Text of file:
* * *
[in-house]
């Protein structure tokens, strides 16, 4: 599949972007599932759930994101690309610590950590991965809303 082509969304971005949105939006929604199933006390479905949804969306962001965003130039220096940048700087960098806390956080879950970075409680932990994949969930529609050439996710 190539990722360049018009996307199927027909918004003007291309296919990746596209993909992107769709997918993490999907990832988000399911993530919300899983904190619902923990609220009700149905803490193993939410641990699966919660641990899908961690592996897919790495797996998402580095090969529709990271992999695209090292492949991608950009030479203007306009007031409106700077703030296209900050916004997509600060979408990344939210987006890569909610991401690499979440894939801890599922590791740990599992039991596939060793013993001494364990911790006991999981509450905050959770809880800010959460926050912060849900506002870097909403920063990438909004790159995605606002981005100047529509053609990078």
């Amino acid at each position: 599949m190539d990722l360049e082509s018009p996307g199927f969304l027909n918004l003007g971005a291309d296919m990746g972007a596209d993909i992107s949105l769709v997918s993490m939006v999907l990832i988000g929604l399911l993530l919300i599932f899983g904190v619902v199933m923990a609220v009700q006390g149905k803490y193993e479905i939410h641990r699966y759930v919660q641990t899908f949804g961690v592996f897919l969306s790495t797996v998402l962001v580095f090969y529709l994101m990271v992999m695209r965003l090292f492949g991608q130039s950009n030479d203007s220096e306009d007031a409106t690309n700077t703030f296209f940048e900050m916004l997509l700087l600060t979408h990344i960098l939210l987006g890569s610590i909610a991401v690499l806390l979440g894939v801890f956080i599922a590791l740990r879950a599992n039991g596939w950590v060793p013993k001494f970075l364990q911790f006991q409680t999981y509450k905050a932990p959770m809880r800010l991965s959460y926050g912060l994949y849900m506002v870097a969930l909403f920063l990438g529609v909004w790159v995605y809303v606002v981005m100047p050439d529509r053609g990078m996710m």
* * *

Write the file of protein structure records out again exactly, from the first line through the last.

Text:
[in-house]
């Protein structure tokens, strides 16, 4: 599949972007599932759930994101690309610590950590991965809303 082509969304971005949105939006929604199933006390479905949804969306962001965003130039220096940048700087960098806390956080879950970075409680932990994949969930529609050439996710 190539990722360049018009996307199927027909918004003007291309296919990746596209993909992107769709997918993490999907990832988000399911993530919300899983904190619902923990609220009700149905803490193993939410641990699966919660641990899908961690592996897919790495797996998402580095090969529709990271992999695209090292492949991608950009030479203007306009007031409106700077703030296209900050916004997509600060979408990344939210987006890569909610991401690499979440894939801890599922590791740990599992039991596939060793013993001494364990911790006991999981509450905050959770809880800010959460926050912060849900506002870097909403920063990438909004790159995605606002981005100047529509053609990078």
């Amino acid at each position: 599949m190539d990722l360049e082509s018009p996307g199927f969304l027909n918004l003007g971005a291309d296919m990746g972007a596209d993909i992107s949105l769709v997918s993490m939006v999907l990832i988000g929604l399911l993530l919300i599932f899983g904190v619902v199933m923990a609220v009700q006390g149905k803490y193993e479905i939410h641990r699966y759930v919660q641990t899908f949804g961690v592996f897919l969306s790495t797996v998402l962001v580095f090969y529709l994101m990271v992999m695209r965003l090292f492949g991608q130039s950009n030479d203007s220096e306009d007031a409106t690309n700077t703030f296209f940048e900050m916004l997509l700087l600060t979408h990344i960098l939210l987006g890569s610590i909610a991401v690499l806390l979440g894939v801890f956080i599922a590791l740990r879950a599992n039991g596939w950590v060793p013993k001494f970075l364990q911790f006991q409680t999981y509450k905050a932990p959770m809880r800010l991965s959460y926050g912060l994949y849900m506002v870097a969930l909403f920063l990438g529609v909004w790159v995605y809303v606002v981005m100047p050439d529509r053609g990078m996710m």